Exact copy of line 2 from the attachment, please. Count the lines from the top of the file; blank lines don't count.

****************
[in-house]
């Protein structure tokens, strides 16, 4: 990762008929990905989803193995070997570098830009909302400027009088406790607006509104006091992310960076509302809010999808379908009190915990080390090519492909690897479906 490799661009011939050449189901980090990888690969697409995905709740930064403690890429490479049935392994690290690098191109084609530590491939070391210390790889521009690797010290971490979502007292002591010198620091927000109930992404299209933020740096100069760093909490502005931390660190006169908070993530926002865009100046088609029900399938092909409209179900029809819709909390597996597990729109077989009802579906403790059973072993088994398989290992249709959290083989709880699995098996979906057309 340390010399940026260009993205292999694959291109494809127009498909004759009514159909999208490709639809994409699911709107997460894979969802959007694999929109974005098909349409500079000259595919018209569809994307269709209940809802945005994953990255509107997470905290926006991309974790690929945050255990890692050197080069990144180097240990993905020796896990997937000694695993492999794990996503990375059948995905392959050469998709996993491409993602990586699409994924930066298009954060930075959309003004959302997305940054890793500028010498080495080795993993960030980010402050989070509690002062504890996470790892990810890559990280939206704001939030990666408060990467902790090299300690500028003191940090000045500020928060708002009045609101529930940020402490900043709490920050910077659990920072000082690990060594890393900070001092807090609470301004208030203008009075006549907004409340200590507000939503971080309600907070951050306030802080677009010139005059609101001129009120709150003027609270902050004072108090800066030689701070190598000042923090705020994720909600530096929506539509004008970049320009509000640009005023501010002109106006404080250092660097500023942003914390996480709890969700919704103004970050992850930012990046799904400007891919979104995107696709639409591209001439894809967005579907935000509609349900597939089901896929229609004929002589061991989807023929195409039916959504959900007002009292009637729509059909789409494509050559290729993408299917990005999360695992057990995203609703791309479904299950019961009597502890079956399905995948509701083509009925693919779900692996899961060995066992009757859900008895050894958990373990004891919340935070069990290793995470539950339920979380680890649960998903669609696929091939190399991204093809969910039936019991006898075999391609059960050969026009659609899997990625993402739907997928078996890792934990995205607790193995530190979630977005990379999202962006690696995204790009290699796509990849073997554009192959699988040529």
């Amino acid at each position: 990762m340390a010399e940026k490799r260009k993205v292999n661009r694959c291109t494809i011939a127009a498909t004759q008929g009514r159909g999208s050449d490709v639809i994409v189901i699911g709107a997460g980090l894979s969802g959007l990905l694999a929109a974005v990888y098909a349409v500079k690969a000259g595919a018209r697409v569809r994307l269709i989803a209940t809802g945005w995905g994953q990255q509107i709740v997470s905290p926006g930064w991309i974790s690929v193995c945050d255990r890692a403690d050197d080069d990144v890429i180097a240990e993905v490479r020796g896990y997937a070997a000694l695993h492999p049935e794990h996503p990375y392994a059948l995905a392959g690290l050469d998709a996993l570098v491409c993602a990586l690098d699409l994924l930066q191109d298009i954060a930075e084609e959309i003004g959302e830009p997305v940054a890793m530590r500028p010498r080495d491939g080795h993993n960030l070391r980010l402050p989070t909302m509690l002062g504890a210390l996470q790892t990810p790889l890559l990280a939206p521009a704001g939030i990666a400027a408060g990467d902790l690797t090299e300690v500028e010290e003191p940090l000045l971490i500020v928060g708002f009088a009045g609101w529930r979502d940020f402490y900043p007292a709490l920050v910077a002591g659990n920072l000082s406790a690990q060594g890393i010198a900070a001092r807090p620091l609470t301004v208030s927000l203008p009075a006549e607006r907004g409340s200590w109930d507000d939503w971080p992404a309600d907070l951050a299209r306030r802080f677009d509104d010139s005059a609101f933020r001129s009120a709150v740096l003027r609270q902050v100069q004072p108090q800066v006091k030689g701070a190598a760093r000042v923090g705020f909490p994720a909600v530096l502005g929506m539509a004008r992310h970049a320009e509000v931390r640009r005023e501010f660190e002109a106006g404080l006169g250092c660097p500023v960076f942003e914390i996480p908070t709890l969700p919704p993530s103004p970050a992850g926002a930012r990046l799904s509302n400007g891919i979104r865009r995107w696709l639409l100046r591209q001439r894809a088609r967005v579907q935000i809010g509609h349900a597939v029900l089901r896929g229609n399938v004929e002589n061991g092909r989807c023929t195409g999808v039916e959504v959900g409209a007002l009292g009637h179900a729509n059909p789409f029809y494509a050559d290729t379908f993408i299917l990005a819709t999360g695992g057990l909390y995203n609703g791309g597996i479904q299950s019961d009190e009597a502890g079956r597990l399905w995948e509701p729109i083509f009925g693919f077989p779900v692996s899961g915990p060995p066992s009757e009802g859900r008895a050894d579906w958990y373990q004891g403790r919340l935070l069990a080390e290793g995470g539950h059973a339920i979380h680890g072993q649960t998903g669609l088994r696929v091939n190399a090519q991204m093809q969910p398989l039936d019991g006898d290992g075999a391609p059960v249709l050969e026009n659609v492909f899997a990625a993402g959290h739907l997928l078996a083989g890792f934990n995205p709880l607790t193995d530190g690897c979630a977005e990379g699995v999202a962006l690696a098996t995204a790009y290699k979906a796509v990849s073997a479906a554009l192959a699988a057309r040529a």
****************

């Protein structure tokens, strides 16, 4: 990762008929990905989803193995070997570098830009909302400027009088406790607006509104006091992310960076509302809010999808379908009190915990080390090519492909690897479906 490799661009011939050449189901980090990888690969697409995905709740930064403690890429490479049935392994690290690098191109084609530590491939070391210390790889521009690797010290971490979502007292002591010198620091927000109930992404299209933020740096100069760093909490502005931390660190006169908070993530926002865009100046088609029900399938092909409209179900029809819709909390597996597990729109077989009802579906403790059973072993088994398989290992249709959290083989709880699995098996979906057309 340390010399940026260009993205292999694959291109494809127009498909004759009514159909999208490709639809994409699911709107997460894979969802959007694999929109974005098909349409500079000259595919018209569809994307269709209940809802945005994953990255509107997470905290926006991309974790690929945050255990890692050197080069990144180097240990993905020796896990997937000694695993492999794990996503990375059948995905392959050469998709996993491409993602990586699409994924930066298009954060930075959309003004959302997305940054890793500028010498080495080795993993960030980010402050989070509690002062504890996470790892990810890559990280939206704001939030990666408060990467902790090299300690500028003191940090000045500020928060708002009045609101529930940020402490900043709490920050910077659990920072000082690990060594890393900070001092807090609470301004208030203008009075006549907004409340200590507000939503971080309600907070951050306030802080677009010139005059609101001129009120709150003027609270902050004072108090800066030689701070190598000042923090705020994720909600530096929506539509004008970049320009509000640009005023501010002109106006404080250092660097500023942003914390996480709890969700919704103004970050992850930012990046799904400007891919979104995107696709639409591209001439894809967005579907935000509609349900597939089901896929229609004929002589061991989807023929195409039916959504959900007002009292009637729509059909789409494509050559290729993408299917990005999360695992057990995203609703791309479904299950019961009597502890079956399905995948509701083509009925693919779900692996899961060995066992009757859900008895050894958990373990004891919340935070069990290793995470539950339920979380680890649960998903669609696929091939190399991204093809969910039936019991006898075999391609059960050969026009659609899997990625993402739907997928078996890792934990995205607790193995530190979630977005990379999202962006690696995204790009290699796509990849073997554009192959699988040529």